The second time might be the charm.
After being defeated last year, a bill granting in-state tuition rates for undocumented immigrant students is making its way through the Colorado senate for the second time –– and has a good chance of passing, according to the bill’s author, state Sen. Mike Johnston (D–Denver).
Undocumented students would have to attend high school in Colorado, graduate and work toward citizenship, and meet other requirements to receive in-state tuition.
The bill has garnered more bipartisan support compared to last year, including an endorsement from Tom Massey, the Republican chair of the House Education Committee.
“We’re hearing from more and more Republican members who feel that we shouldn’t get in the way of folks who are trying to be productive, educated citizens,” Johnston wrote in an email to the Collegian.
Friday afternoon, the CSU Board of Governors –– comprised of 15 prominent Colorado business, nonprofit and community leaders as well as university faculty members and student body presidents –– supported the bill with a majority vote. CSU chancellor Mike Martin is not a member of the Board of Governors but said he supports the bill and works closely with the BOG.
Martin said one of the BOG members made a point that the state would have already invested time and money in providing a K-12 education by the time an undocumented student graduates high school and it would be counterproductive if they couldn’t afford to attend college.
“These students are here largely because their parents brought them here so they didn’t make a choice, but now that they’re here let’s give them every choice that we can,” Martin said.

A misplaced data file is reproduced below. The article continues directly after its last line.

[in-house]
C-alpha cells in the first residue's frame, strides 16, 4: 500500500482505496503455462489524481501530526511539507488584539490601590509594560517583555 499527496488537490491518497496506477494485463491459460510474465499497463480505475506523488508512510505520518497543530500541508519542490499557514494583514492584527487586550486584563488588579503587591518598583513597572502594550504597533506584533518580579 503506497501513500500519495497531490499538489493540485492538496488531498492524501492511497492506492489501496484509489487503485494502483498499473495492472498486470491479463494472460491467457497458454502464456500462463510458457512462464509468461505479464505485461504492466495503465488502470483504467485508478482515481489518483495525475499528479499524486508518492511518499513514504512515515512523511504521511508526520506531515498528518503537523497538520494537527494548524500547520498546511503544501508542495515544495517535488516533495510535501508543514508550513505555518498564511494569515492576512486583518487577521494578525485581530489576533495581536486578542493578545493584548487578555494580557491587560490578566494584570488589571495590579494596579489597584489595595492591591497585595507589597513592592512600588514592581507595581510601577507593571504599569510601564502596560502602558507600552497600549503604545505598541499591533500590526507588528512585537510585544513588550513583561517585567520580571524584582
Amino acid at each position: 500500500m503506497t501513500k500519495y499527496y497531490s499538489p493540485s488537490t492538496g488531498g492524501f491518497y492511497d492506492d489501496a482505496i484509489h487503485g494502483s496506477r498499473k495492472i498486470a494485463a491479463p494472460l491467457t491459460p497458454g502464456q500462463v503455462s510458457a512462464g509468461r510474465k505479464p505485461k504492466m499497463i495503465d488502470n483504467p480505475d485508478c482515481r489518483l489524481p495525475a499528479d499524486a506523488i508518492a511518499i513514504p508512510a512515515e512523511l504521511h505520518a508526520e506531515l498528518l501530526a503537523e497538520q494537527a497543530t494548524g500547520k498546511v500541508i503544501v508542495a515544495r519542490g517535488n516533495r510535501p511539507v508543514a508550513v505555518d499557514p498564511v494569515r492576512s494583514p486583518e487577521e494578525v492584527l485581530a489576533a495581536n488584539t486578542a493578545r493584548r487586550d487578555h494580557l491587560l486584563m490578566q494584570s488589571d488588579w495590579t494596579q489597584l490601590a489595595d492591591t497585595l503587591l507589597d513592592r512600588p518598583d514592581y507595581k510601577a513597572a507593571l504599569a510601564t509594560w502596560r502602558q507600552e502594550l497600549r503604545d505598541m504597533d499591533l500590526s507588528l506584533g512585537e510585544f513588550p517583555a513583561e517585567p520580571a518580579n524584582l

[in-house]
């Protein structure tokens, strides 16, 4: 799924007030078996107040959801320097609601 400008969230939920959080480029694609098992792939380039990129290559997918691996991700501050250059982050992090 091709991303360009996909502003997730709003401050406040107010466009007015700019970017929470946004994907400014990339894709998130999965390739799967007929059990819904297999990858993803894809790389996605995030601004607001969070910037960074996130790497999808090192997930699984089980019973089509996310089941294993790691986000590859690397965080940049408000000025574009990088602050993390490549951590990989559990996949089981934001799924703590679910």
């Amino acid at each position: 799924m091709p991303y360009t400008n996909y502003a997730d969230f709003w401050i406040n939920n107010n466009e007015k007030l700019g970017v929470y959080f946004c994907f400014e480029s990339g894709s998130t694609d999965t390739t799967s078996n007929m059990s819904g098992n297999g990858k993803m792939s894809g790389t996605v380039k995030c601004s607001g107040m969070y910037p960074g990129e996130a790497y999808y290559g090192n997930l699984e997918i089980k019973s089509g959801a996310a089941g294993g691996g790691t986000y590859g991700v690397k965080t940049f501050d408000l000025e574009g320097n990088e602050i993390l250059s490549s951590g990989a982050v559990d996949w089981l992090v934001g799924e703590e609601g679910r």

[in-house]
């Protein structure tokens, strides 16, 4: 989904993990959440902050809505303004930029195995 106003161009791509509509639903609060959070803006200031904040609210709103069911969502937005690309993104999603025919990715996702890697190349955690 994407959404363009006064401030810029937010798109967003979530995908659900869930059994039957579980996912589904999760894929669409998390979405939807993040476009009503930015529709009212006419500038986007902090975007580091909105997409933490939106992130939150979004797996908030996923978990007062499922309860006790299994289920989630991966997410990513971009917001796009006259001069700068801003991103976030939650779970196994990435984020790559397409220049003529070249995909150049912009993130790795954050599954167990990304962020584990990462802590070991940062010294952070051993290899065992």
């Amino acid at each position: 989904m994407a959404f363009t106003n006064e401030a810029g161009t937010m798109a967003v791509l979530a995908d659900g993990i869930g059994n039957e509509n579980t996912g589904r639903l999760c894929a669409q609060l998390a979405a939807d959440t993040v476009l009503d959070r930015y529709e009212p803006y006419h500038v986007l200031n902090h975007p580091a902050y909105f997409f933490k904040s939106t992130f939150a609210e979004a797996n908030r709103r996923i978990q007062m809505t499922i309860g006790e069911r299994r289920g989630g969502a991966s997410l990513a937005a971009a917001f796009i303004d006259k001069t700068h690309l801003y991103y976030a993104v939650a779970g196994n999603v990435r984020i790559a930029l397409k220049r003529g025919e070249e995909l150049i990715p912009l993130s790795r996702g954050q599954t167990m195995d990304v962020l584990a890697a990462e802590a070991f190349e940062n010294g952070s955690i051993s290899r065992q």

Johnston estimated that if SB 13-33 passes, 500 students would take advantage of the in-state tuition rates durings its first year of ratification. That number could possibly increase to 750 the year after.
According to Johnston, the total revenue generated for Colorado’s universities and colleges would amount to anywhere between $2 million and $3 million dollars.
Undocumented students would also qualify for the College Opportunity Fund –– a state subsidy given to in-state students who attend college in Colorado.
Martin said CSU–Pueblo –– designated as a Hispanic Serving Institution with more than 25 percent of the student population of Latino descent –– would see the largest influx of students who would benefit from passage of the bill.
“It’s not going to be any sort of tidal wave by any means,” Martin said. “Initially, it’s a relatively small number.”
As to the murky legal area undocumented students are in, proponents of the bill believe it will allow those students who are here anyways to become productive citizens.
“We’re in the education business, we’re not in the judgmental business,” Martin said.
Senior Reporter Austin Briggs can be reached at firstname.lastname@example.org.